Insulet Corp. (Nasdaq:PODD) is moving into its second decade as a business looking at new markets for its OmniPod insulin infusion device, improving sales, better terms on its long-term debt and a little extra cash.
But it’s still fighting a problem that’s as old as the company: Net losses typically running out to eight digits.
Insulet on Thursday reported $22.9 million in revenues during the three months ended June 30, a 57 percent jump above year-ago levels and a 10 percent increase from the trailing quarter that ended in March. The Bedford, Mass.-based firm also said its international distribution partner is now selling OmniPod in Germany and the United Kingdom after securing reimbursement for the device. It also reworked parts of a March 2009 funding package with a San Francisco-area investment company, which in June exercised warrants generating $6.7 million in extra proceeds for Insulet.
However, those gains do not fully migrate to the bottom line. The $13.7 million net loss reported for the second quarter is the smallest loss at Insulet in nearly three years, dating to a time when quarterly revenues had yet to reach $4 million. The company now does that much business every two and a half weeks or so although it remains far short of the volume needed to finally erase all that red ink.
But the past two quarters have been notable in that sales bested total operating expenses, including a $3.1 million bulge during the second quarter. The operating loss — which adds in the cost of revenues with operating expenses — was $9.9 million, a $6.5 million improvement over the year-ago operating loss. The company three years offshored nearly all of its manufacturing to China, contracting with a subsidiary of Singapore-based Flextronics International in a bid to drive down per-unit production costs and steer the firm toward profitability.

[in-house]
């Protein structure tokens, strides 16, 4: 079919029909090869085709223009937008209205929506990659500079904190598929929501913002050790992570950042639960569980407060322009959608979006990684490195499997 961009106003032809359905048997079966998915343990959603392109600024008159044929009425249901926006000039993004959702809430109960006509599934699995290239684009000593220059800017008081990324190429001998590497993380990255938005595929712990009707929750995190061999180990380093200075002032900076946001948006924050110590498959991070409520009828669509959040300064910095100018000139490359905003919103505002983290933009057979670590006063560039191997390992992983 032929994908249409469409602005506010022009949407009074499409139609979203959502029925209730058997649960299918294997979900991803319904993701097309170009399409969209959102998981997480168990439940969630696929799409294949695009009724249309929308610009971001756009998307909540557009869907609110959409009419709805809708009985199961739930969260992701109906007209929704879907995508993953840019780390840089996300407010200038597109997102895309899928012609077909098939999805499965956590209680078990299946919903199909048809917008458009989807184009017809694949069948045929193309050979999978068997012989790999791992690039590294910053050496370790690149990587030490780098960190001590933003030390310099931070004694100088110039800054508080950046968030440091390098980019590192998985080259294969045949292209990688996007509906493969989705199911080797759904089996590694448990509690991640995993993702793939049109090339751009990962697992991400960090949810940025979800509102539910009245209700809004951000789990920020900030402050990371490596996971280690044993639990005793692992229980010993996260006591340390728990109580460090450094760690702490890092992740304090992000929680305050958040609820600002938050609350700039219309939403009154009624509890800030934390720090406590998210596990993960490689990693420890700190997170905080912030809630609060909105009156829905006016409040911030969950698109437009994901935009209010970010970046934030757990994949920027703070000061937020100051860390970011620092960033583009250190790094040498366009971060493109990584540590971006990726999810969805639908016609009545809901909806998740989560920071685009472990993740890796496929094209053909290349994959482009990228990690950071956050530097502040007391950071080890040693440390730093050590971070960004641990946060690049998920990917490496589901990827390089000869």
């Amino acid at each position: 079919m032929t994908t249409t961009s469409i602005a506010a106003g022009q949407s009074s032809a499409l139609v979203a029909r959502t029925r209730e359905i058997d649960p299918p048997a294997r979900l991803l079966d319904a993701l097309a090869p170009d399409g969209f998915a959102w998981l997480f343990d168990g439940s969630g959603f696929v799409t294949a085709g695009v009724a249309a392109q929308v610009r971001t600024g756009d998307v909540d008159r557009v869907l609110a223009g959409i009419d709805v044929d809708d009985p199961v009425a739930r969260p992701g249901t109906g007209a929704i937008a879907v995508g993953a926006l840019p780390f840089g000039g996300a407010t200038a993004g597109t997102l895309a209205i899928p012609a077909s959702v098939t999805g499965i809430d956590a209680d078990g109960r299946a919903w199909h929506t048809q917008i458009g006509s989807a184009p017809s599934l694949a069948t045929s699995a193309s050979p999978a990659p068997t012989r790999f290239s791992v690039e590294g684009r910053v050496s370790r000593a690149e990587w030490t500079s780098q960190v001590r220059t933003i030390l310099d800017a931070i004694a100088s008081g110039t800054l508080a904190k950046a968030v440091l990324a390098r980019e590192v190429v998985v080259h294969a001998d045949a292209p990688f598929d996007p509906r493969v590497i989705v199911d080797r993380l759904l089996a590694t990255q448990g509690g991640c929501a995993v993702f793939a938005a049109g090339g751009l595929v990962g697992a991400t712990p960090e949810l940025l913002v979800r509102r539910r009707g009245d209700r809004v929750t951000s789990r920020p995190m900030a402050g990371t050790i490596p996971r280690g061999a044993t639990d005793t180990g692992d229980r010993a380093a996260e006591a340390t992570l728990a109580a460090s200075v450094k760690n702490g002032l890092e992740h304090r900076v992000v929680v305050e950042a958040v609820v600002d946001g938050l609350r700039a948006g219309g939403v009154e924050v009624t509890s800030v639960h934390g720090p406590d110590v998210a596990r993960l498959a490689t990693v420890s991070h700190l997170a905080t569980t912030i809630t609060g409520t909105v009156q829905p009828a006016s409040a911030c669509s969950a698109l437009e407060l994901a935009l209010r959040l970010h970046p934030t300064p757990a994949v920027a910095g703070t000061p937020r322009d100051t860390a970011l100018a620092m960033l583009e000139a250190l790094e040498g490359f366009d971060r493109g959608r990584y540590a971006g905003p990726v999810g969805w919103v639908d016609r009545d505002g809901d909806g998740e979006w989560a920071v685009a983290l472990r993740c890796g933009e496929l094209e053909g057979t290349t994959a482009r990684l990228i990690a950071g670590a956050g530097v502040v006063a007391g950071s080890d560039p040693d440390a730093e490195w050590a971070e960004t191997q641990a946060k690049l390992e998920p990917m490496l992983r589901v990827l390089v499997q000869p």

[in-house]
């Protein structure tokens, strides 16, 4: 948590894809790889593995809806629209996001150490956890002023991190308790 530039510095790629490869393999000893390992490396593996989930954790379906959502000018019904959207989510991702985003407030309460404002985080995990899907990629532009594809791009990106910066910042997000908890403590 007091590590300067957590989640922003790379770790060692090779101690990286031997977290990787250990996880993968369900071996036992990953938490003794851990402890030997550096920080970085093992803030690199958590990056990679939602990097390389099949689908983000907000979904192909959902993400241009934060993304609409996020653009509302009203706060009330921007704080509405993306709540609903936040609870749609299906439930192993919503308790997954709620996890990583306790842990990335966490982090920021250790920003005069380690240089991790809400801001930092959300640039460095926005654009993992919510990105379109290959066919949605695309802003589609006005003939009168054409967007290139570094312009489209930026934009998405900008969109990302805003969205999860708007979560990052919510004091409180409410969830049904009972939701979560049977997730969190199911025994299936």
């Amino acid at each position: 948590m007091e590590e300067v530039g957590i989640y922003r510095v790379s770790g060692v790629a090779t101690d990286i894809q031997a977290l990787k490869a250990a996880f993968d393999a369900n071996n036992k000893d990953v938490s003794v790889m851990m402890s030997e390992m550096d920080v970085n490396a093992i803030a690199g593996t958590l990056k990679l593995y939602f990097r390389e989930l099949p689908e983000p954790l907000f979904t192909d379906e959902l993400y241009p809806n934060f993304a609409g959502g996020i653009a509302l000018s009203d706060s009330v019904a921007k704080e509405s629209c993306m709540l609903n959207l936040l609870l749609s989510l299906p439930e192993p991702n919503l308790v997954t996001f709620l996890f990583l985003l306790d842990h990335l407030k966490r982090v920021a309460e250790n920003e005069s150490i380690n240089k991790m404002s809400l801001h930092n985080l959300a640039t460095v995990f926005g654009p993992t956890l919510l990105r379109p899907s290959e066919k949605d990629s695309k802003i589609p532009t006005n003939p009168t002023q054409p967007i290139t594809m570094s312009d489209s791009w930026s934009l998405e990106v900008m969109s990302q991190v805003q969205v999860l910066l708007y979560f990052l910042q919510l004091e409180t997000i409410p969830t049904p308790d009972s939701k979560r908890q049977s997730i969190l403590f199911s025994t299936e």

Insulet executives reiterated their previous guidance for 2010, predicting it will end the year with sales between $90 million to $100 million, including at least $25 million in sales during the current quarter. That would infer as much as a 51 percent improvement for year-over-year sales and a 33 percent increase over third-quarter 2009 levels while sequential growth would accelerate from its recent 10-percent pace to around 14 percent in the quarter ending in September.
The 2010 operating loss should be in a range $5 million either side of $35 million, they said, down at least 25 percent from the $53.3 million loss reported in 2009.